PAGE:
Dream Diné Charter School students learn about farming
SHIPROCK — Eight-year-old Kiyrinzo Deel carefully moved his green plastic watering can between the corn stalks planted by the Northern Diné Youth Committee.
Deel was one of 31 students from the Dream Diné Charter School who visited the two-acre farm on Wednesday as part of the school's experiential days.
"I love watering corn," Deel said. "They need water. It helps them."
Rachel Brown, the first and second grade teacher, said the school organizes these types of trips because it enhances the lessons they learn in class as well as teaching them about the community.
On one of the first experiential education days, the students learned about the youth committee's efforts to develop Nizhoni Park in Shiprock.
"We explained to the kids how community services works. In order for that to happen, you need a group of young ones that are here, that are great examples of that," Brown said.
For this week's outing, students learned about how to harvest, the importance of water, art and team building. They spent about 20 minutes in each session.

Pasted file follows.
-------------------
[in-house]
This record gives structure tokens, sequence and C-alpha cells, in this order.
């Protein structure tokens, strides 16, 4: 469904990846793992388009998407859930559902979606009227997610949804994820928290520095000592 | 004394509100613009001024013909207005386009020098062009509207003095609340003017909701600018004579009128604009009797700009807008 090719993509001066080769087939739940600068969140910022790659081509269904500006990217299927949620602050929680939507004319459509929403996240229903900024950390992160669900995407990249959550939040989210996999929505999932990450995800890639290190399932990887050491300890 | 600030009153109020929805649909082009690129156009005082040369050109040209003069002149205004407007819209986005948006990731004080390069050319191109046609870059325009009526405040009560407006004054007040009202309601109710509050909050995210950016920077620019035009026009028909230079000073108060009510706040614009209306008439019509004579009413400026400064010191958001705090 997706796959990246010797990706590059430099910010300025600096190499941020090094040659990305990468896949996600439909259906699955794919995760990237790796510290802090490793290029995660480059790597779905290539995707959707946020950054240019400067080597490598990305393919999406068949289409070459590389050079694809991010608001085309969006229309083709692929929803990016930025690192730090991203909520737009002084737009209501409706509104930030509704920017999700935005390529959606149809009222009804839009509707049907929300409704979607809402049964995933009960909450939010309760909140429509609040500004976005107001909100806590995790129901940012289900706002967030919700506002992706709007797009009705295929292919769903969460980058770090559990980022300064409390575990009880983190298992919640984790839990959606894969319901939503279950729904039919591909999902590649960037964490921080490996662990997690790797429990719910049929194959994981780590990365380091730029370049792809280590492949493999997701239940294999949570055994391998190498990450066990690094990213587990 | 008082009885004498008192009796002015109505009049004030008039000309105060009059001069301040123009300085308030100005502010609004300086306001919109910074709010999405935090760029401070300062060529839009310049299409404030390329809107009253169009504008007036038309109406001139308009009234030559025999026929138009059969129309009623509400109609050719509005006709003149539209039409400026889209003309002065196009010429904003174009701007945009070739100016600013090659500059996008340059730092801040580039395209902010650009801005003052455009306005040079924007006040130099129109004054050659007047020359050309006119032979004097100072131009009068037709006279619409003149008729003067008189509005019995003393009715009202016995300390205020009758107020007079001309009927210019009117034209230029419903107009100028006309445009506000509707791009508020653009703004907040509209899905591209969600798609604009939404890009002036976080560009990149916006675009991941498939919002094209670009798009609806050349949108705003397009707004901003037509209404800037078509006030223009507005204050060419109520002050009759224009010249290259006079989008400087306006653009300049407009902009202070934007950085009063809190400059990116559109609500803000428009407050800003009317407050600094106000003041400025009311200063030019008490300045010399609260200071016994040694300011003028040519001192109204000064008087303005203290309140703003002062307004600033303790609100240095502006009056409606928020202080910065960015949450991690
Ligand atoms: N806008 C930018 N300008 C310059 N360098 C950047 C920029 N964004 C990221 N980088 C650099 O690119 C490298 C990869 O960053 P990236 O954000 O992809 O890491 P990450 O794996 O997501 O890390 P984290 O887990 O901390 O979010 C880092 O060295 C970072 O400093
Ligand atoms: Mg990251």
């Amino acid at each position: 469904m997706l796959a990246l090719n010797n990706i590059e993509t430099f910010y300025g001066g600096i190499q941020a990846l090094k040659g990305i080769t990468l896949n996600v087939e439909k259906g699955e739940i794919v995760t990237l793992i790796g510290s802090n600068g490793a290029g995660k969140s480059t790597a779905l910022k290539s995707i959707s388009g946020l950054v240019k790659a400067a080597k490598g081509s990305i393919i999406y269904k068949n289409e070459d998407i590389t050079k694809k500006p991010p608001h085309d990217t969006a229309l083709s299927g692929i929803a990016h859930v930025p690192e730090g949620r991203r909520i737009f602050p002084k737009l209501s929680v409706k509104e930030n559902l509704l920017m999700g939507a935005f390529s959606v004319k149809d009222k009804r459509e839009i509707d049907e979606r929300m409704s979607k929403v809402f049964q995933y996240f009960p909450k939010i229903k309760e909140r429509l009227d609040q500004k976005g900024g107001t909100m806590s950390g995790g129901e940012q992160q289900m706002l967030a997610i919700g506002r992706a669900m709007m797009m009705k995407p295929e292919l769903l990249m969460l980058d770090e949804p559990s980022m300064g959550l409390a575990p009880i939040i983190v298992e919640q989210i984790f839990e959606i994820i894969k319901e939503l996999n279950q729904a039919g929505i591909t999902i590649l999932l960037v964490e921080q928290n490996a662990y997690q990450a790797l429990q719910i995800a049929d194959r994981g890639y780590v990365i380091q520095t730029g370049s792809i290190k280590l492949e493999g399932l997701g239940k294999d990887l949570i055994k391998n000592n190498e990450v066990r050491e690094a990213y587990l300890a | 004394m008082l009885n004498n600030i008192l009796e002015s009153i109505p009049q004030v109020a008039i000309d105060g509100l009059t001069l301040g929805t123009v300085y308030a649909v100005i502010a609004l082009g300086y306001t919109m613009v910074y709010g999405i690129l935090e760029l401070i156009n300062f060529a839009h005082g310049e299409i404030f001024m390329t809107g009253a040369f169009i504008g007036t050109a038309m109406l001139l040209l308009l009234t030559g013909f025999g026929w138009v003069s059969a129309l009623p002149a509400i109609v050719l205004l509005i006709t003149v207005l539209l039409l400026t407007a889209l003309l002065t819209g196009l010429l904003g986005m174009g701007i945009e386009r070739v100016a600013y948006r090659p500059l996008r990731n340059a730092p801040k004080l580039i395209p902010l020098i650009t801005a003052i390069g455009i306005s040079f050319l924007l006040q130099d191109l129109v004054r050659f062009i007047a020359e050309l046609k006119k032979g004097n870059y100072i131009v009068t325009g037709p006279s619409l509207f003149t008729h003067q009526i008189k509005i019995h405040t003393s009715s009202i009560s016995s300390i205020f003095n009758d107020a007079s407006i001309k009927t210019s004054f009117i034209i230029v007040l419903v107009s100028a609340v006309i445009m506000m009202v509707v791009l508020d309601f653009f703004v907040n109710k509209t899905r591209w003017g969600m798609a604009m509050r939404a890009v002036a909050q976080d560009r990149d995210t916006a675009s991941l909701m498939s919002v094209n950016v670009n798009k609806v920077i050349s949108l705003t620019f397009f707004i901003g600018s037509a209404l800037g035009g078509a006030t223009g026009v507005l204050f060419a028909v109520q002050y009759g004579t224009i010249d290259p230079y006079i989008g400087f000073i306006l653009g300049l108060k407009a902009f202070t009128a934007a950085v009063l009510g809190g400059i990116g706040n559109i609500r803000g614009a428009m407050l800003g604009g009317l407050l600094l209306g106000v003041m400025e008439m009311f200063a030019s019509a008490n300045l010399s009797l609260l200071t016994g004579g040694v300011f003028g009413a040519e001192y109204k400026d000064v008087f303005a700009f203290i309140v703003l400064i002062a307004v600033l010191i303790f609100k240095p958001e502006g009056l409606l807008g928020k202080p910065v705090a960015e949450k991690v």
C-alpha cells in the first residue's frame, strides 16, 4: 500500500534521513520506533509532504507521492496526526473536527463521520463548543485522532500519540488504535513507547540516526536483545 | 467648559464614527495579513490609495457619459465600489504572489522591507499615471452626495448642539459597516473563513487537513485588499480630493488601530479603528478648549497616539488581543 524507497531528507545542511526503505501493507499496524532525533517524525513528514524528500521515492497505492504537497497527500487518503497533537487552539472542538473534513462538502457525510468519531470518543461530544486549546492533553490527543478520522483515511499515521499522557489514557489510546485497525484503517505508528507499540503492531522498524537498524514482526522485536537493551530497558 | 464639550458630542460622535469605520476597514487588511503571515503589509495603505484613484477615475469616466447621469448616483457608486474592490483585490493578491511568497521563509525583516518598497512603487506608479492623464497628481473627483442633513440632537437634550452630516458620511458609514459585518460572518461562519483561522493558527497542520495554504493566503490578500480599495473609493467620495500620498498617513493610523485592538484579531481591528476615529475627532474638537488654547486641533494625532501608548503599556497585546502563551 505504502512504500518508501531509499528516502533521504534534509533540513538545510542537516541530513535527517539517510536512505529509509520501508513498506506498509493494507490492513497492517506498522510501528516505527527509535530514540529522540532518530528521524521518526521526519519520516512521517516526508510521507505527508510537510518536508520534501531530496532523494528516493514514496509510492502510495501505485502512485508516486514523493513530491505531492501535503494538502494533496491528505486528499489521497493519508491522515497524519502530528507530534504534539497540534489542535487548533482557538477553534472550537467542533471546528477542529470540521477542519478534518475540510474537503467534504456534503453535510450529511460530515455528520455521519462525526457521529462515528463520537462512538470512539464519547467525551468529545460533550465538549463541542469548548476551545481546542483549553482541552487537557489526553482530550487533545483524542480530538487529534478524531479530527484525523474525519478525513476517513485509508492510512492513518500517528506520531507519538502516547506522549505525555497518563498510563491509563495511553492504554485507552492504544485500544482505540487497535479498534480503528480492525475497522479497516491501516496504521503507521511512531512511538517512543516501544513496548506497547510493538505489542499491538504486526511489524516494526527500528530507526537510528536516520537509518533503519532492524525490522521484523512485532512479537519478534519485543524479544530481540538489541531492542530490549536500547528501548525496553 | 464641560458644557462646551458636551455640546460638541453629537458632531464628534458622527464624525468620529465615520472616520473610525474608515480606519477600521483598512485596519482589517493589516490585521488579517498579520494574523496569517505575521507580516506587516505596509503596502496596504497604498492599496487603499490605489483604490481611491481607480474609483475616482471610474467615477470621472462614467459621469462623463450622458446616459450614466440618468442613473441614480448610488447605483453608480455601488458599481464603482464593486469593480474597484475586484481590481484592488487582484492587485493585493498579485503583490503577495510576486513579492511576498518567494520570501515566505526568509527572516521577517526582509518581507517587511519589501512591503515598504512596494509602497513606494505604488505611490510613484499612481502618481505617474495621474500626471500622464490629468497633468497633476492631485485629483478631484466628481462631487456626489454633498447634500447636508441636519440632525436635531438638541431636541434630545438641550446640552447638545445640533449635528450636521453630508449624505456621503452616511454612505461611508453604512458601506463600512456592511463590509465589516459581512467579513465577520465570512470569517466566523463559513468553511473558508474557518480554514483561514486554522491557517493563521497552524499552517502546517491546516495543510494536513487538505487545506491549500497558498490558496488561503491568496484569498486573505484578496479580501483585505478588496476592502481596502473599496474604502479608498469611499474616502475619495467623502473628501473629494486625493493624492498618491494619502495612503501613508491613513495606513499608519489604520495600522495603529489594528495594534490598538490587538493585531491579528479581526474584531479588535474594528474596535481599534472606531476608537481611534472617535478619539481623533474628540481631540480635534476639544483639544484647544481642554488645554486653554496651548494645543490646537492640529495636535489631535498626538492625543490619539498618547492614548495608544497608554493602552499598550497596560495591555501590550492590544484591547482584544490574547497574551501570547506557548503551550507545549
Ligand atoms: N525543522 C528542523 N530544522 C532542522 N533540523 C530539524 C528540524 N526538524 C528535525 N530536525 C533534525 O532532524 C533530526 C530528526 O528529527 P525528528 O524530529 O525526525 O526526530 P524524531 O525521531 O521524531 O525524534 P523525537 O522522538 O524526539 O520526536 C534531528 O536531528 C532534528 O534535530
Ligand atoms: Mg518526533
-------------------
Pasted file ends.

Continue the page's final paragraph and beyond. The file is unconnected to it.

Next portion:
While participating in the session focusing on harvest, students learned how to pick beans, corn, pumpkins and squash.
Before walking into rows of corn, students were given instructions about how to identify which ears are ready to be picked. They also picked Anasazi beans.
Waylon Perez held 28 pods of beans in both hands then said he was going to open the pods at home.
"They look like turquoise," he said about the bean's speckled skin after one of the pods accidentally opened.
When asked about what he learned during the visit, Perez, 8, said he learned about water and how it is beneficial to plants.
Aria Lonas, 7, summarized her visit in one word, "Good."
During the session about the importance of water, students were asked about the Gold King Mine spill, which released more than 3 million gallons of toxic wastewater, and its impact on the San Juan River.
They also learned that the youth committee members installed a drip irrigation system and hauled clean water in order to keep the farm operating after the spill.
Following the discussion, each student received a green plastic watering can to give water to the corn growing on the south side of the field.
"It is OK if you get wet. It is only water, it'll dry," youth committee member Graham Biyáál said.
Consuela Benally has a daughter attending the school and is an AmeriCorps VISTA member.
Benally said she appreciated the trip because it helps the students understand how produce is grown.
"We want to continue these experiential days throughout the school year," she said.
Noel Lyn Smith covers the Navajo Nation for The Daily Times. She can be reached at 505-564-4636 and email@example.com. Follow her @nsmithdt on Twitter.